TWO WELLS, SA
The District of Mallala is made up of about 926 km2 covering a predominately rural area with a large tidal coastal region facing the Gulf of St. Vincent. The District borders the City of Playford in the south, Wakefield Regional Council in the north and the Light Regional Council to the west.
The district's main townships are Two Wells, Mallala and Dublin, with coastal settlement at Middle Beach, Thompson Beach and Parham. These coastal settlements feature pristine, sensitive tidal flats famous for blue crab, and a place to find unique vehicles called ‘jinkers’, used by locals to get boats out to deep water.
Inland you will find beautiful natural assets like Rockies Reserve, which has permanent water and is a great place to visit and enjoy the natural setting.
In 2010 the District Council of Mallala celebrated 75 years since the amalgamation of the Port Gawler, Grace and Lower Light Councils. The district now has about 8500 residents, with major growth predicted over the next five to 20 years.
The district is home to key industries including the successful D’Vine Ripe tomatoes producer at Two Wells, and engineering firm Sharmans, which produces many of the state’s farming silos. The area is also home to many farmers involved in the wheat, barley, Lucerne and hay production.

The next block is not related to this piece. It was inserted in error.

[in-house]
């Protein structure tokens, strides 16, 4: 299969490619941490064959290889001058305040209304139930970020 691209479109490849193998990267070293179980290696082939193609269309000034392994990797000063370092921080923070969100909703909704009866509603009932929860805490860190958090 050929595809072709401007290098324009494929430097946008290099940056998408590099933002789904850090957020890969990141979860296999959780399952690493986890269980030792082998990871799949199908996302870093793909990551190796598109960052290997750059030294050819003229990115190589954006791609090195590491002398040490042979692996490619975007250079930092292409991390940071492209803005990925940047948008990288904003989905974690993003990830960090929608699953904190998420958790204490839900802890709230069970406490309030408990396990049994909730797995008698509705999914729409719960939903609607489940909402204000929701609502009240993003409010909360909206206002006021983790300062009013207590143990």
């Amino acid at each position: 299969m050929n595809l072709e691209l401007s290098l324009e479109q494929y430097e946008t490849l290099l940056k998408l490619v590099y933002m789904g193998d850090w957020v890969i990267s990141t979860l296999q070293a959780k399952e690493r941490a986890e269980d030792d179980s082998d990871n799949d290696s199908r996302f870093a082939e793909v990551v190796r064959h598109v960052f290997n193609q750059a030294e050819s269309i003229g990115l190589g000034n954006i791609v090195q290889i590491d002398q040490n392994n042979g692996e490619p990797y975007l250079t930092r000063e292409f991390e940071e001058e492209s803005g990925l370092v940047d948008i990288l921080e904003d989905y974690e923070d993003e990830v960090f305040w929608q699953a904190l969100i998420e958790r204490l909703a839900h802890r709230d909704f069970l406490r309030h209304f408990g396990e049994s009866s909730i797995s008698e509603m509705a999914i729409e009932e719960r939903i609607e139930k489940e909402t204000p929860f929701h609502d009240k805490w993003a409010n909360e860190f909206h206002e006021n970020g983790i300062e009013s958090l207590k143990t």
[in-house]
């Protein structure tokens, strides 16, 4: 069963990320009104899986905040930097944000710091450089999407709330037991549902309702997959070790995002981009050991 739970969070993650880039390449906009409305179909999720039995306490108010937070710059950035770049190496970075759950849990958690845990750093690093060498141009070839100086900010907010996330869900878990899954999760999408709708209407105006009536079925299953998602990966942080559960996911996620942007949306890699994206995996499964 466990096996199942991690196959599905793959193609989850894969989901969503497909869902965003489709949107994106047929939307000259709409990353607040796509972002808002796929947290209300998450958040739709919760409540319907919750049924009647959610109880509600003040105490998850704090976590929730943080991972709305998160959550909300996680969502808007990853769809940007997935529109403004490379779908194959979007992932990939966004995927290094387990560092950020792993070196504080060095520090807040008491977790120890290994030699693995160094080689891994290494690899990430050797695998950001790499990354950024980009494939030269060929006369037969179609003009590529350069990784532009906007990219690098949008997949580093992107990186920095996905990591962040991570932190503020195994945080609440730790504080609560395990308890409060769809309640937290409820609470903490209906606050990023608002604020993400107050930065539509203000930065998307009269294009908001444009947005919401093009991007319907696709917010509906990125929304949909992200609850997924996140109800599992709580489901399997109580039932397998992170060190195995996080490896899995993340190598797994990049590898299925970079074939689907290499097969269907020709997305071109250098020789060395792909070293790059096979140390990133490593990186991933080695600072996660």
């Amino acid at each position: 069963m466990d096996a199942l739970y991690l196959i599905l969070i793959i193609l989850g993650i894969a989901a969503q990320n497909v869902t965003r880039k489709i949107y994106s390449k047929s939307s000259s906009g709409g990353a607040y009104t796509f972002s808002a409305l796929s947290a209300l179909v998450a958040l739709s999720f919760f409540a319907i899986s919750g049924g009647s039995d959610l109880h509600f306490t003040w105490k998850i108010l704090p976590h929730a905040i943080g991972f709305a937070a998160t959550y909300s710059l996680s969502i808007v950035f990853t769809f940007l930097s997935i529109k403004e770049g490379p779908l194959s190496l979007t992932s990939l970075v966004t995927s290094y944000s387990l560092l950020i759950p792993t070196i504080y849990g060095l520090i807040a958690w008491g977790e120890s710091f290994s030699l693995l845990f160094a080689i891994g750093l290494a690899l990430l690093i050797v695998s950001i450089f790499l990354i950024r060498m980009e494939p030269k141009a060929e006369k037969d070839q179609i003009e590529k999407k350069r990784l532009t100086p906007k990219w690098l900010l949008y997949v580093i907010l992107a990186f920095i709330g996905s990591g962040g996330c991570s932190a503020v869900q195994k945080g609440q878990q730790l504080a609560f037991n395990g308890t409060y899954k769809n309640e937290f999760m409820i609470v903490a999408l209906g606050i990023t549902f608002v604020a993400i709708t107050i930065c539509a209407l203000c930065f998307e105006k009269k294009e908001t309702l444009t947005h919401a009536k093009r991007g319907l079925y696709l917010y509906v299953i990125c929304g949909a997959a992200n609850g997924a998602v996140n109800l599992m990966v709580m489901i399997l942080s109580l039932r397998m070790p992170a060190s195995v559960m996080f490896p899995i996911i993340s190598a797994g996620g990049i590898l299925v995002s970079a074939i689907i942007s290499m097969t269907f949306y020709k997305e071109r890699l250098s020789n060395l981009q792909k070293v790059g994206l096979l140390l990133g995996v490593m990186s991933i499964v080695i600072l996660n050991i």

Historical Two Wells
In 1854 the site of Two Wells was, in the words of, Mr. Pederick, “two native wells and a shepherd’s cottage on the western side”. The township derived its name from the people who, “stopped at the two wells”.
Midway between the Gawler and Light rivers, a natural soakage area was created by drainage to the west – from the limestone knoll on which the Two Wells township is now situated. The soak provided an opportunity to obtain water by digging shallow wells, thus allowing the Kaurna people to regularly visit the area.
By the early 1840’s there was frequent travel from Adelaide through to the many pastoral occupations taking place here and in the north. One day’s good travel by horse brought them to Two Wells and it was important for the horses and other stock to have a replenishing drink.
With the advent of reticulated water to the area from the Barossa Reservoir, the wells fell into disuse and neglect. Right from the early days the reserve was extensively quarried for its limestone gravels to be used to establish and maintain local roads. During this time of disuse, and up until their rediscovery, the wells had been filled in and their exact location lost. In the early 1960’s the active local Youth Fellowship group search for and discovered one well. Much speculation was made about the location of the second well, but the use of a map loaned by the Lands Title Office assisted the Institute Committee to search for it. The second well was duly uncovered, however the water table had fallen far enough to ensure that the wells were continually dry.